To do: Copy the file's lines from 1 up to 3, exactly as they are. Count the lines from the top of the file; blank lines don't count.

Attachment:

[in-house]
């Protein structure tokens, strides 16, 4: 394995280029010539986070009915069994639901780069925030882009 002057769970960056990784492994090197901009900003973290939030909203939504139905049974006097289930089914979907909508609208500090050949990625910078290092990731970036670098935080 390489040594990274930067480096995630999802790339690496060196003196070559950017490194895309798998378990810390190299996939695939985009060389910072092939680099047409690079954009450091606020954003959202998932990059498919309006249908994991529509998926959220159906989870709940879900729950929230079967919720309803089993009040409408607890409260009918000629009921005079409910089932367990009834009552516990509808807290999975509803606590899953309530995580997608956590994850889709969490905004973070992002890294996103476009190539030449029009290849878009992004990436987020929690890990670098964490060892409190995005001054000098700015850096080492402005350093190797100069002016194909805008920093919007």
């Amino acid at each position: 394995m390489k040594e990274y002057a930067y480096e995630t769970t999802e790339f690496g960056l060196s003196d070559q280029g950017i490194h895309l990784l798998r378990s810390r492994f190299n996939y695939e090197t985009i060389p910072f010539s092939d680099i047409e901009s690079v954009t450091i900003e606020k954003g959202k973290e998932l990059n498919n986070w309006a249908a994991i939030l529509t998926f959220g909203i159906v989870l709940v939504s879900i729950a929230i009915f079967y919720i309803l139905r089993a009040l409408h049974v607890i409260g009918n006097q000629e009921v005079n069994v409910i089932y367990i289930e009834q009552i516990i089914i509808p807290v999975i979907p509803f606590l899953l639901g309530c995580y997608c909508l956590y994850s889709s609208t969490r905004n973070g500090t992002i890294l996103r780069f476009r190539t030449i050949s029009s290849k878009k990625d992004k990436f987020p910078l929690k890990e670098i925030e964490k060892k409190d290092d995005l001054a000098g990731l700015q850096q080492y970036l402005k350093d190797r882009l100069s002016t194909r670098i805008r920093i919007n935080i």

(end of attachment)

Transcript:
[in-house]
């Protein structure tokens, strides 16, 4: 394995280029010539986070009915069994639901780069925030882009 002057769970960056990784492994090197901009900003973290939030909203939504139905049974006097289930089914979907909508609208500090050949990625910078290092990731970036670098935080 390489040594990274930067480096995630999802790339690496060196003196070559950017490194895309798998378990810390190299996939695939985009060389910072092939680099047409690079954009450091606020954003959202998932990059498919309006249908994991529509998926959220159906989870709940879900729950929230079967919720309803089993009040409408607890409260009918000629009921005079409910089932367990009834009552516990509808807290999975509803606590899953309530995580997608956590994850889709969490905004973070992002890294996103476009190539030449029009290849878009992004990436987020929690890990670098964490060892409190995005001054000098700015850096080492402005350093190797100069002016194909805008920093919007």
């Amino acid at each position: 394995m390489k040594e990274y002057a930067y480096e995630t769970t999802e790339f690496g960056l060196s003196d070559q280029g950017i490194h895309l990784l798998r378990s810390r492994f190299n996939y695939e090197t985009i060389p910072f010539s092939d680099i047409e901009s690079v954009t450091i900003e606020k954003g959202k973290e998932l990059n498919n986070w309006a249908a994991i939030l529509t998926f959220g909203i159906v989870l709940v939504s879900i729950a929230i009915f079967y919720i309803l139905r089993a009040l409408h049974v607890i409260g009918n006097q000629e009921v005079n069994v409910i089932y367990i289930e009834q009552i516990i089914i509808p807290v999975i979907p509803f606590l899953l639901g309530c995580y997608c909508l956590y994850s889709s609208t969490r905004n973070g500090t992002i890294l996103r780069f476009r190539t030449i050949s029009s290849k878009k990625d992004k990436f987020p910078l929690k890990e670098i925030e964490k060892k409190d290092d995005l001054a000098g990731l700015q850096q080492y970036l402005k350093d190797r882009l100069s002016t194909r670098i805008r920093i919007n935080i």